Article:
There is No God: Atheists in America answers several questions pertaining to how the atheist population has grown from relatively small numbers to have a disproportionately large impact on important issues of our day, such as the separation of church and state, abortion, gay marriage, and public school curricula.

    I must have missed when we acquired all of these powers! Clearly, the authors are operating under the assumption that atheists have undue political influence, when we are actually one of the most marginalized minority groups in the country.

    One of the authors, George Yancey, is an evangelical Christian who is interested in “anti-Christian bias,” according to this biography:

  • Cortex_Returns

    The thing about sensory (or cognitive) limitations is we only know about the ones we’ve been able to find. We could have any number of sensory inabilities that we’re oblivious to, since we can’t observe them by definition.

  • Sackbut

    The title doesn’t bother me in the least. We don’t bat an eyelash when someone says “there are no unicorns” (or “No, I don’t have change for five dollars” or “Charlie is at the office” or various other absolute statements). I assume that an intelligent person who makes such a statement will be open to evidence. We don’t go around saying “there are probably no unicorns” or “there are almost certainly no unicorns” or “to the best of my knowledge there are no unicorns”. We don’t spend five minutes explaining that we doubt the existence of unicorns, we think the whole idea is preposterous, but we are open to changing positions if and when new verifiable evidence is presented. We simply say “there are no unicorns”, with the rest understood. In the event that a person is truly absolutist about a particular position, we will probably find that out later, but we don’t need to add lots of hedge words to clarify things every damn time we talk about it.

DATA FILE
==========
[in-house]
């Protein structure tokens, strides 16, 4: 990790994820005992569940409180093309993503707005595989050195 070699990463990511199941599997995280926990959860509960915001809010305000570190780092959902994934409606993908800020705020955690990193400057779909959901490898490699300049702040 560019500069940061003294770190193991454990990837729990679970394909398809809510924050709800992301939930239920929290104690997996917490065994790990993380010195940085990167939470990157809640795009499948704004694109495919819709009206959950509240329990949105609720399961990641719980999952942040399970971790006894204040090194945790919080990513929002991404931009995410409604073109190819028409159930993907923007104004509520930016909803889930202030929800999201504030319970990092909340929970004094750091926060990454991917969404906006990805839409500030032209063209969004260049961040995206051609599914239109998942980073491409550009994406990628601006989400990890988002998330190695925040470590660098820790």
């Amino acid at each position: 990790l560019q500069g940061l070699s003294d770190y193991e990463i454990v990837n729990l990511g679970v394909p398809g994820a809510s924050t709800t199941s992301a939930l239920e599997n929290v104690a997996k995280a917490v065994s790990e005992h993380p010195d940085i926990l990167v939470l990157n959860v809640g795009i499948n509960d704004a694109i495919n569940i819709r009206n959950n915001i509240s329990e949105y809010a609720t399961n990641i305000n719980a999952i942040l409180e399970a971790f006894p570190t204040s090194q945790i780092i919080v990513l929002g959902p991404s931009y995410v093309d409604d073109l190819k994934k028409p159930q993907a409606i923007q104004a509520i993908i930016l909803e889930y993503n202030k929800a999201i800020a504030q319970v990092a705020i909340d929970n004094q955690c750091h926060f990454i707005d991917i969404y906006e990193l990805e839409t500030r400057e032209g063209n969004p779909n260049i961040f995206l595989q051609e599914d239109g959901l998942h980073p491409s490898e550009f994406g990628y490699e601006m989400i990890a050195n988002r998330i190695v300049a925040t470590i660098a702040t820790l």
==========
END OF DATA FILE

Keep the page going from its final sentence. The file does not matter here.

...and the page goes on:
I don’t bother with the hedge words myself, except in situations where I am trying to be precisely clear about my openness to new evidence. It’s much simpler and more concise to say “gods are myths” or simply to speak of gods as myths or fiction. If I use hedge words, people may say “Well, you’re not *really* an atheist, you’re *really* an agnostic” or some such nonsense, or, even worse, they may say, “Well, at least you’re not like those nasty mean atheists like Dawkins who say there is no god”. No. I want people to understand that, in view, there simply is NO GOD, that I don’t have a scintilla of doubt on that point, I think the whole concept of gods is ludicrous. It should go without saying that, regarding gods, as with EVERYTHING, I am open to changing my mind in light of new evidence. Show me the evidence first, then we’ll talk.

  • Anna

    I will say, regardless of the book’s neutrality, that it’s nice to see a black atheist on the cover. Rarely do nonfiction books feature people of color as the “default.” They’re usually only the primary person on the dustjacket if the book is specifically connected to being an ethnic minority.

    One other title bucking the trend is Faith No More by Phil Zuckerman, which features an Asian woman as the only person on the cover.

  • chicago dyke

    it sort of depends. my reaction is like yours, but from the perspective of a believer in this country who has NEVER had to endure so much as a peep from non-theists in their communities before, that’s some “great” power. esp given it’s usually only a handful of people putting up those billboards, or hosting those afternoon gatherings, or whatever.

  • chicago dyke

    Show me the evidence first, then we’ll talk.


    my main reasons for being “absolutist” are:

    - define “god.” even believers can’t. it’s a word like myxzylpict. it could mean, and does mean, almost everything and anything to believers. when they agree on one, clear, definitive meaning, call me.